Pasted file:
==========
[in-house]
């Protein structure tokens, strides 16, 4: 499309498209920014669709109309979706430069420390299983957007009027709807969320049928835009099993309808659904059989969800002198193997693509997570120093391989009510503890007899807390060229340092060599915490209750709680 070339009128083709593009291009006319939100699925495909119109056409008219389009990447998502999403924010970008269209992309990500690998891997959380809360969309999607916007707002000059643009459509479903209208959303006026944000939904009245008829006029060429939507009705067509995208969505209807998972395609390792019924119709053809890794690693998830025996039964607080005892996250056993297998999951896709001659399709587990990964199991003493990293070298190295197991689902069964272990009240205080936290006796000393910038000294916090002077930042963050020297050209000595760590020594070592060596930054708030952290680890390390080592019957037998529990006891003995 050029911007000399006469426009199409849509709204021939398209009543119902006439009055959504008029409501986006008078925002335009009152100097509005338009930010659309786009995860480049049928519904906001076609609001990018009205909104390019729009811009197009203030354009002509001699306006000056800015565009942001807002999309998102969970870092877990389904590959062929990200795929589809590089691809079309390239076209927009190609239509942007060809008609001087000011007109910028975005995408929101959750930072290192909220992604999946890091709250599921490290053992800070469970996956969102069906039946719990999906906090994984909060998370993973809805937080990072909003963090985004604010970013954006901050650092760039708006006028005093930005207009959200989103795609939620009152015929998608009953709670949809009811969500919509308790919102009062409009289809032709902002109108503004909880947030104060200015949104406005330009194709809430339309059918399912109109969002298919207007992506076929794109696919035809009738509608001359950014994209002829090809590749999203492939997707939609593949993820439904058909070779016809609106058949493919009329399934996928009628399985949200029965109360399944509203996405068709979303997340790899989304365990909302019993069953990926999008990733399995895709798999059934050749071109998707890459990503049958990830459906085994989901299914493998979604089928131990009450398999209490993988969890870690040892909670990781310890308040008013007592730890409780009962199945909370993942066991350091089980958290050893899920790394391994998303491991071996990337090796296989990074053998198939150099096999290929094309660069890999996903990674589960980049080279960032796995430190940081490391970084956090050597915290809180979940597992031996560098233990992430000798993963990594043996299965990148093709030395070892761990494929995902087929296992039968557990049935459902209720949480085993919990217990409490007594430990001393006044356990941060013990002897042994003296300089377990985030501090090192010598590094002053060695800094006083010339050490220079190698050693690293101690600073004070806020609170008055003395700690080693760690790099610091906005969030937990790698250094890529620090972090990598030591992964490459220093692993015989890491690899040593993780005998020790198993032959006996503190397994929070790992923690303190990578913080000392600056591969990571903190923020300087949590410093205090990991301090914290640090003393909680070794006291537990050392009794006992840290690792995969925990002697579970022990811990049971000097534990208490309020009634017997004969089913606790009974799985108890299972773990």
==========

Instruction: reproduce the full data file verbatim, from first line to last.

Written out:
[in-house]
């Protein structure tokens, strides 16, 4: 499309498209920014669709109309979706430069420390299983957007009027709807969320049928835009099993309808659904059989969800002198193997693509997570120093391989009510503890007899807390060229340092060599915490209750709680 070339009128083709593009291009006319939100699925495909119109056409008219389009990447998502999403924010970008269209992309990500690998891997959380809360969309999607916007707002000059643009459509479903209208959303006026944000939904009245008829006029060429939507009705067509995208969505209807998972395609390792019924119709053809890794690693998830025996039964607080005892996250056993297998999951896709001659399709587990990964199991003493990293070298190295197991689902069964272990009240205080936290006796000393910038000294916090002077930042963050020297050209000595760590020594070592060596930054708030952290680890390390080592019957037998529990006891003995 050029911007000399006469426009199409849509709204021939398209009543119902006439009055959504008029409501986006008078925002335009009152100097509005338009930010659309786009995860480049049928519904906001076609609001990018009205909104390019729009811009197009203030354009002509001699306006000056800015565009942001807002999309998102969970870092877990389904590959062929990200795929589809590089691809079309390239076209927009190609239509942007060809008609001087000011007109910028975005995408929101959750930072290192909220992604999946890091709250599921490290053992800070469970996956969102069906039946719990999906906090994984909060998370993973809805937080990072909003963090985004604010970013954006901050650092760039708006006028005093930005207009959200989103795609939620009152015929998608009953709670949809009811969500919509308790919102009062409009289809032709902002109108503004909880947030104060200015949104406005330009194709809430339309059918399912109109969002298919207007992506076929794109696919035809009738509608001359950014994209002829090809590749999203492939997707939609593949993820439904058909070779016809609106058949493919009329399934996928009628399985949200029965109360399944509203996405068709979303997340790899989304365990909302019993069953990926999008990733399995895709798999059934050749071109998707890459990503049958990830459906085994989901299914493998979604089928131990009450398999209490993988969890870690040892909670990781310890308040008013007592730890409780009962199945909370993942066991350091089980958290050893899920790394391994998303491991071996990337090796296989990074053998198939150099096999290929094309660069890999996903990674589960980049080279960032796995430190940081490391970084956090050597915290809180979940597992031996560098233990992430000798993963990594043996299965990148093709030395070892761990494929995902087929296992039968557990049935459902209720949480085993919990217990409490007594430990001393006044356990941060013990002897042994003296300089377990985030501090090192010598590094002053060695800094006083010339050490220079190698050693690293101690600073004070806020609170008055003395700690080693760690790099610091906005969030937990790698250094890529620090972090990598030591992964490459220093692993015989890491690899040593993780005998020790198993032959006996503190397994929070790992923690303190990578913080000392600056591969990571903190923020300087949590410093205090990991301090914290640090003393909680070794006291537990050392009794006992840290690792995969925990002697579970022990811990049971000097534990208490309020009634017997004969089913606790009974799985108890299972773990």